A joint statement to be released after a US-Japan summit Thursday will explicitly say islands at the centre of a dispute with China
24th Apr 2014
A joint statement to be released after a US-Japan summit Thursday will explicitly say islands at the centre of a dispute with China are covered by the security alliance that obliges Washington to come to Tokyo's aid if attacked, reports said.
The report will be welcome news to the Japanese government, which craves robust US backing in a row that some observers warn forms the most dangerous geopolitical faultline in the region.
Chinese and Japanese ships have jostled in waters around the islands for months, with each side insisting they are the rightful owners.
President Barack Obama arrived in Tokyo late Wednesday for a three-day state visit and went into an informal dinner with Japanese Prime Minister Shinzo Abe.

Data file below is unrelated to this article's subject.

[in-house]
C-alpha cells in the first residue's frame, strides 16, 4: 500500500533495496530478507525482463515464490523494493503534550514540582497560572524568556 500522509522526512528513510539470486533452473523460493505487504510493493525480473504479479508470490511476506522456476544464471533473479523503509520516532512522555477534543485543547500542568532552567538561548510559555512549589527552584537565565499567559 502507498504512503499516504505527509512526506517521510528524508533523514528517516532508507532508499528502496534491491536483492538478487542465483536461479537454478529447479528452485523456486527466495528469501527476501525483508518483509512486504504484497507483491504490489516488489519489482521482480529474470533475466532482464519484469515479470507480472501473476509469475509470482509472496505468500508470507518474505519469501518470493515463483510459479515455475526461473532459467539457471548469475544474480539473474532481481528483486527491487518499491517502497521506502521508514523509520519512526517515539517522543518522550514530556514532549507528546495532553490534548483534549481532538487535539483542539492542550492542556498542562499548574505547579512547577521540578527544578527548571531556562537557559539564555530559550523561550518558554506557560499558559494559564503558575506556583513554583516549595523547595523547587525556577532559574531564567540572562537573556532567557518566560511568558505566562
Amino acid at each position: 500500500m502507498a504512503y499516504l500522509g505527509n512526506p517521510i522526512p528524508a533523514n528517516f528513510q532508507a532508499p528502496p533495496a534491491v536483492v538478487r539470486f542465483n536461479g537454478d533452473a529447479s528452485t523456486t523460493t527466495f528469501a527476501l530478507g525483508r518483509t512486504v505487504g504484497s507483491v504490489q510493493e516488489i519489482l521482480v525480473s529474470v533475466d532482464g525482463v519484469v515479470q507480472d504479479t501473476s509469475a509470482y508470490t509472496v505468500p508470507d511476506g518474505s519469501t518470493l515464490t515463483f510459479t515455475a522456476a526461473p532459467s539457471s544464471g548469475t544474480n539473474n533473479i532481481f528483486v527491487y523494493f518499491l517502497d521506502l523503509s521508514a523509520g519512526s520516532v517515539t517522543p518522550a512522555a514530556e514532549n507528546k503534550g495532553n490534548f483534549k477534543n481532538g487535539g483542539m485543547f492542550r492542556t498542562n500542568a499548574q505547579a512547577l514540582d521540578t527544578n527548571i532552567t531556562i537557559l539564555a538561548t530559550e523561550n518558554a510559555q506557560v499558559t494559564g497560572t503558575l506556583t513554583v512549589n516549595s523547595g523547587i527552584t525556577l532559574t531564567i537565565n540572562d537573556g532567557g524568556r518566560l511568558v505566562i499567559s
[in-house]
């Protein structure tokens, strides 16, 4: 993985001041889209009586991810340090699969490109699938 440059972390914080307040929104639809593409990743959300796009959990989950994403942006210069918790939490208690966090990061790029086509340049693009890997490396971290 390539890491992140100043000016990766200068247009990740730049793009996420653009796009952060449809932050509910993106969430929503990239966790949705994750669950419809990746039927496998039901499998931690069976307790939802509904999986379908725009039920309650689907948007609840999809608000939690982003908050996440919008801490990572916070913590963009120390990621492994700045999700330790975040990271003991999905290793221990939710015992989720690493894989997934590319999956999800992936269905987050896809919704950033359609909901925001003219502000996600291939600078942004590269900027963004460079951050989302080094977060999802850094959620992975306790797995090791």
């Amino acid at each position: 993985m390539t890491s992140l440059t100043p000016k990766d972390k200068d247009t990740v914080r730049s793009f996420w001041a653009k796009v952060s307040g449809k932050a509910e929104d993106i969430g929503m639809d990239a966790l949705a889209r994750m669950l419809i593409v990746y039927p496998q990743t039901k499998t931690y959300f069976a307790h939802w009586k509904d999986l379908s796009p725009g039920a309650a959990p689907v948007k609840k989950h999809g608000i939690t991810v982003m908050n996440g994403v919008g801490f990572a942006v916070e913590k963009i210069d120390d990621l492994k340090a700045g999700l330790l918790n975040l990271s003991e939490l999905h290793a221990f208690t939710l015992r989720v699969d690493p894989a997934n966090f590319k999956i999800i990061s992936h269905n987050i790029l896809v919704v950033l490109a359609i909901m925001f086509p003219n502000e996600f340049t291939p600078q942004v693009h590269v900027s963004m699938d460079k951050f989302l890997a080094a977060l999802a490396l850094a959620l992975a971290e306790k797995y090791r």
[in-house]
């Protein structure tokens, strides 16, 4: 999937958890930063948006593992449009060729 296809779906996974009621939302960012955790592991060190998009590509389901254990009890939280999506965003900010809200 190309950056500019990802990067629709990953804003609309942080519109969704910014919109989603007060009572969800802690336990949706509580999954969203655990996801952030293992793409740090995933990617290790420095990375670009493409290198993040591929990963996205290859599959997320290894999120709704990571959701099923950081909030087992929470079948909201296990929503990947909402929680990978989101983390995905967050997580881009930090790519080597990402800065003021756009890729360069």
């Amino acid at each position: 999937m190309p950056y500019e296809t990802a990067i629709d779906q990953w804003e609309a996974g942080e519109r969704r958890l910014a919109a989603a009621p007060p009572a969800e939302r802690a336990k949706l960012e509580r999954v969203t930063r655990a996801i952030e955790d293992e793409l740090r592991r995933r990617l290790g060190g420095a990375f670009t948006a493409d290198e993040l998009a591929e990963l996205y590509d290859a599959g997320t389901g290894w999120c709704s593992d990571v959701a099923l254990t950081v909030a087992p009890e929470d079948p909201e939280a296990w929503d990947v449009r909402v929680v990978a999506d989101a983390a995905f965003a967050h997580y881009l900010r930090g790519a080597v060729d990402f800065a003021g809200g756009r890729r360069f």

Emerging from the dinner with Obama, Abe told reporters he wanted the upcoming summit talk to "send a message to the world that the Japan-US alliance is unswervingly solid".
Media reports said a post-summit joint statement would confirm Washington accepts it has a duty under the defence agreement to take Japan's part if the islands -- called Senkakus in Japan and Diaoyus in China -- are attacked.
The statement will also likely say the two countries are opposed to attempts to change the status quo by force, apparently in consideration of Russia's integration of Crimea and China's territorial disputes with other countries, Jiji Press said.
Obama, even before touching down in Tokyo, had made clear the US would support Tokyo if China took any hostile action over the East China Sea islands.
In an interview with Yomiuri Shimbun newspaper, he said the US would oppose any "unilateral attempts to undermine Japan's administration" of the islands.
"The policy of the United States is clear -- the Senkaku Islands are administered by Japan and therefore fall within the scope of Article 5 of the US-Japan Treaty of Mutual Cooperation and Security," he said in the article.